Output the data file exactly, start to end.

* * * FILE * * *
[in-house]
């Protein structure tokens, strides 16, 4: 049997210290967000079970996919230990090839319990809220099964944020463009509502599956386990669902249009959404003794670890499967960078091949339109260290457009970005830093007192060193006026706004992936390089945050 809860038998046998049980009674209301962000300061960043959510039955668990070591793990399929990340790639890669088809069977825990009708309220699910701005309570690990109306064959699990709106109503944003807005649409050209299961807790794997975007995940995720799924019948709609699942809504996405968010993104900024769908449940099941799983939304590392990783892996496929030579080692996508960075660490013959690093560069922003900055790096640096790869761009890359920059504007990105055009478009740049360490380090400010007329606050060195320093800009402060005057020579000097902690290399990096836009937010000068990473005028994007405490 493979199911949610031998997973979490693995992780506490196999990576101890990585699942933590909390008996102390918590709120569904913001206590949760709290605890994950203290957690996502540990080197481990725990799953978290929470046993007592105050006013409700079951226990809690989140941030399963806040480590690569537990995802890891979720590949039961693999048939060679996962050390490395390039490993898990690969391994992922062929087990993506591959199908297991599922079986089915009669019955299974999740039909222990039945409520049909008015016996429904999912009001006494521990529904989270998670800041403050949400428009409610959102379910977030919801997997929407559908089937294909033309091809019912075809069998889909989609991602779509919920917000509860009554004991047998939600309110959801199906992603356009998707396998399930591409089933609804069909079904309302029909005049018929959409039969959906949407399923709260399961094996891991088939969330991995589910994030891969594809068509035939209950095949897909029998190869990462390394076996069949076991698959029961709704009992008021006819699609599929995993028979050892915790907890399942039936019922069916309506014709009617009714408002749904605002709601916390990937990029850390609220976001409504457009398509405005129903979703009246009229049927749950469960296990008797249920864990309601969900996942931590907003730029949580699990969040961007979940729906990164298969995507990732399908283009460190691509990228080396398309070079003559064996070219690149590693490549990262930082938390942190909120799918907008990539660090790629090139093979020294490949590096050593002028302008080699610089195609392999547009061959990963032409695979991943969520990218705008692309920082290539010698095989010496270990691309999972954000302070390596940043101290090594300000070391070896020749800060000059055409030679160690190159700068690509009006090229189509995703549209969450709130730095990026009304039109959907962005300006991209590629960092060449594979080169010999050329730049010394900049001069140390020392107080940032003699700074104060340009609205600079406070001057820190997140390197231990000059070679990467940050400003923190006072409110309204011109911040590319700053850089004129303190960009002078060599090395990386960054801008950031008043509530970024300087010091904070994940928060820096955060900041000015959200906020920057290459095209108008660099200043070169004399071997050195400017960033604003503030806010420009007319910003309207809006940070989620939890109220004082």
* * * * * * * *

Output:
[in-house]
């Protein structure tokens, strides 16, 4: 049997210290967000079970996919230990090839319990809220099964944020463009509502599956386990669902249009959404003794670890499967960078091949339109260290457009970005830093007192060193006026706004992936390089945050 809860038998046998049980009674209301962000300061960043959510039955668990070591793990399929990340790639890669088809069977825990009708309220699910701005309570690990109306064959699990709106109503944003807005649409050209299961807790794997975007995940995720799924019948709609699942809504996405968010993104900024769908449940099941799983939304590392990783892996496929030579080692996508960075660490013959690093560069922003900055790096640096790869761009890359920059504007990105055009478009740049360490380090400010007329606050060195320093800009402060005057020579000097902690290399990096836009937010000068990473005028994007405490 493979199911949610031998997973979490693995992780506490196999990576101890990585699942933590909390008996102390918590709120569904913001206590949760709290605890994950203290957690996502540990080197481990725990799953978290929470046993007592105050006013409700079951226990809690989140941030399963806040480590690569537990995802890891979720590949039961693999048939060679996962050390490395390039490993898990690969391994992922062929087990993506591959199908297991599922079986089915009669019955299974999740039909222990039945409520049909008015016996429904999912009001006494521990529904989270998670800041403050949400428009409610959102379910977030919801997997929407559908089937294909033309091809019912075809069998889909989609991602779509919920917000509860009554004991047998939600309110959801199906992603356009998707396998399930591409089933609804069909079904309302029909005049018929959409039969959906949407399923709260399961094996891991088939969330991995589910994030891969594809068509035939209950095949897909029998190869990462390394076996069949076991698959029961709704009992008021006819699609599929995993028979050892915790907890399942039936019922069916309506014709009617009714408002749904605002709601916390990937990029850390609220976001409504457009398509405005129903979703009246009229049927749950469960296990008797249920864990309601969900996942931590907003730029949580699990969040961007979940729906990164298969995507990732399908283009460190691509990228080396398309070079003559064996070219690149590693490549990262930082938390942190909120799918907008990539660090790629090139093979020294490949590096050593002028302008080699610089195609392999547009061959990963032409695979991943969520990218705008692309920082290539010698095989010496270990691309999972954000302070390596940043101290090594300000070391070896020749800060000059055409030679160690190159700068690509009006090229189509995703549209969450709130730095990026009304039109959907962005300006991209590629960092060449594979080169010999050329730049010394900049001069140390020392107080940032003699700074104060340009609205600079406070001057820190997140390197231990000059070679990467940050400003923190006072409110309204011109911040590319700053850089004129303190960009002078060599090395990386960054801008950031008043509530970024300087010091904070994940928060820096955060900041000015959200906020920057290459095209108008660099200043070169004399071997050195400017960033604003503030806010420009007319910003309207809006940070989620939890109220004082």